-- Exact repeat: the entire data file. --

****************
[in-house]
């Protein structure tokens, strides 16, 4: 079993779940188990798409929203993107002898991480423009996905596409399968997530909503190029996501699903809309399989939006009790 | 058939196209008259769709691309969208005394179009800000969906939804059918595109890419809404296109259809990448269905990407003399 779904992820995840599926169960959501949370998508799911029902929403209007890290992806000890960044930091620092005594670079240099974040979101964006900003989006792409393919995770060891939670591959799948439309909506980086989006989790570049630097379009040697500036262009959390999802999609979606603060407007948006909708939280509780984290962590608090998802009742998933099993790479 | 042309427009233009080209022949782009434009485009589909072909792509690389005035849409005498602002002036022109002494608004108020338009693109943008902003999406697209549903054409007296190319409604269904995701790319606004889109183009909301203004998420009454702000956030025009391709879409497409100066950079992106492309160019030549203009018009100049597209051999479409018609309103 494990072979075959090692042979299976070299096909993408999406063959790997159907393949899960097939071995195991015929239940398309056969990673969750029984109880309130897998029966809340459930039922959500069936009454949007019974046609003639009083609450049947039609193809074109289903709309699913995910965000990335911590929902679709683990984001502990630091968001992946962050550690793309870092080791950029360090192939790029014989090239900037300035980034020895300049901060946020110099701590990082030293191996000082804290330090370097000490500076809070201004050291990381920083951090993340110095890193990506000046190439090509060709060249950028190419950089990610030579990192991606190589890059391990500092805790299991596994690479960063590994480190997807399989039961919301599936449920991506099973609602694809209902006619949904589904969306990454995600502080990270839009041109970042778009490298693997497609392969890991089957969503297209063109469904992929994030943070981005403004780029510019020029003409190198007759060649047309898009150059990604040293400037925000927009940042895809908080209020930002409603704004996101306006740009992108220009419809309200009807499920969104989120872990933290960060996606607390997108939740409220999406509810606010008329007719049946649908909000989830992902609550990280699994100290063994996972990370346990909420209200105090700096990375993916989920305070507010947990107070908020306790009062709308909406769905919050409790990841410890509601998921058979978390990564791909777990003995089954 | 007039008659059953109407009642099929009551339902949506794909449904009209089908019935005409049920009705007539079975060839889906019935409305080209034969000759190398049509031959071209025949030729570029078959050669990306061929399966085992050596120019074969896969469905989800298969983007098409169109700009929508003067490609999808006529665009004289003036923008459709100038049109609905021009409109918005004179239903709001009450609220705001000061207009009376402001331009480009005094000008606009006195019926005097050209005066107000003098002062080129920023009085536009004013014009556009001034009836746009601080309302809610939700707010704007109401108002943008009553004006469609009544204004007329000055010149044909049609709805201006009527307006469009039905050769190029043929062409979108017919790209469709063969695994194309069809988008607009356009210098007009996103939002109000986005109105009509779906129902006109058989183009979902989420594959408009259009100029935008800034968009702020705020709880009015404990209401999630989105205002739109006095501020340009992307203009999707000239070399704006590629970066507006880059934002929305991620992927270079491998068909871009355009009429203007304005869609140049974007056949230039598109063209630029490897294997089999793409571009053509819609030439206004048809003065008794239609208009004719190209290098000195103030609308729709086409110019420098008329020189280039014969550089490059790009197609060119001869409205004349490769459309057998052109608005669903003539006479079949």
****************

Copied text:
[in-house]
């Protein structure tokens, strides 16, 4: 079993779940188990798409929203993107002898991480423009996905596409399968997530909503190029996501699903809309399989939006009790 | 058939196209008259769709691309969208005394179009800000969906939804059918595109890419809404296109259809990448269905990407003399 779904992820995840599926169960959501949370998508799911029902929403209007890290992806000890960044930091620092005594670079240099974040979101964006900003989006792409393919995770060891939670591959799948439309909506980086989006989790570049630097379009040697500036262009959390999802999609979606603060407007948006909708939280509780984290962590608090998802009742998933099993790479 | 042309427009233009080209022949782009434009485009589909072909792509690389005035849409005498602002002036022109002494608004108020338009693109943008902003999406697209549903054409007296190319409604269904995701790319606004889109183009909301203004998420009454702000956030025009391709879409497409100066950079992106492309160019030549203009018009100049597209051999479409018609309103 494990072979075959090692042979299976070299096909993408999406063959790997159907393949899960097939071995195991015929239940398309056969990673969750029984109880309130897998029966809340459930039922959500069936009454949007019974046609003639009083609450049947039609193809074109289903709309699913995910965000990335911590929902679709683990984001502990630091968001992946962050550690793309870092080791950029360090192939790029014989090239900037300035980034020895300049901060946020110099701590990082030293191996000082804290330090370097000490500076809070201004050291990381920083951090993340110095890193990506000046190439090509060709060249950028190419950089990610030579990192991606190589890059391990500092805790299991596994690479960063590994480190997807399989039961919301599936449920991506099973609602694809209902006619949904589904969306990454995600502080990270839009041109970042778009490298693997497609392969890991089957969503297209063109469904992929994030943070981005403004780029510019020029003409190198007759060649047309898009150059990604040293400037925000927009940042895809908080209020930002409603704004996101306006740009992108220009419809309200009807499920969104989120872990933290960060996606607390997108939740409220999406509810606010008329007719049946649908909000989830992902609550990280699994100290063994996972990370346990909420209200105090700096990375993916989920305070507010947990107070908020306790009062709308909406769905919050409790990841410890509601998921058979978390990564791909777990003995089954 | 007039008659059953109407009642099929009551339902949506794909449904009209089908019935005409049920009705007539079975060839889906019935409305080209034969000759190398049509031959071209025949030729570029078959050669990306061929399966085992050596120019074969896969469905989800298969983007098409169109700009929508003067490609999808006529665009004289003036923008459709100038049109609905021009409109918005004179239903709001009450609220705001000061207009009376402001331009480009005094000008606009006195019926005097050209005066107000003098002062080129920023009085536009004013014009556009001034009836746009601080309302809610939700707010704007109401108002943008009553004006469609009544204004007329000055010149044909049609709805201006009527307006469009039905050769190029043929062409979108017919790209469709063969695994194309069809988008607009356009210098007009996103939002109000986005109105009509779906129902006109058989183009979902989420594959408009259009100029935008800034968009702020705020709880009015404990209401999630989105205002739109006095501020340009992307203009999707000239070399704006590629970066507006880059934002929305991620992927270079491998068909871009355009009429203007304005869609140049974007056949230039598109063209630029490897294997089999793409571009053509819609030439206004048809003065008794239609208009004719190209290098000195103030609308729709086409110019420098008329020189280039014969550089490059790009197609060119001869409205004349490769459309057998052109608005669903003539006479079949």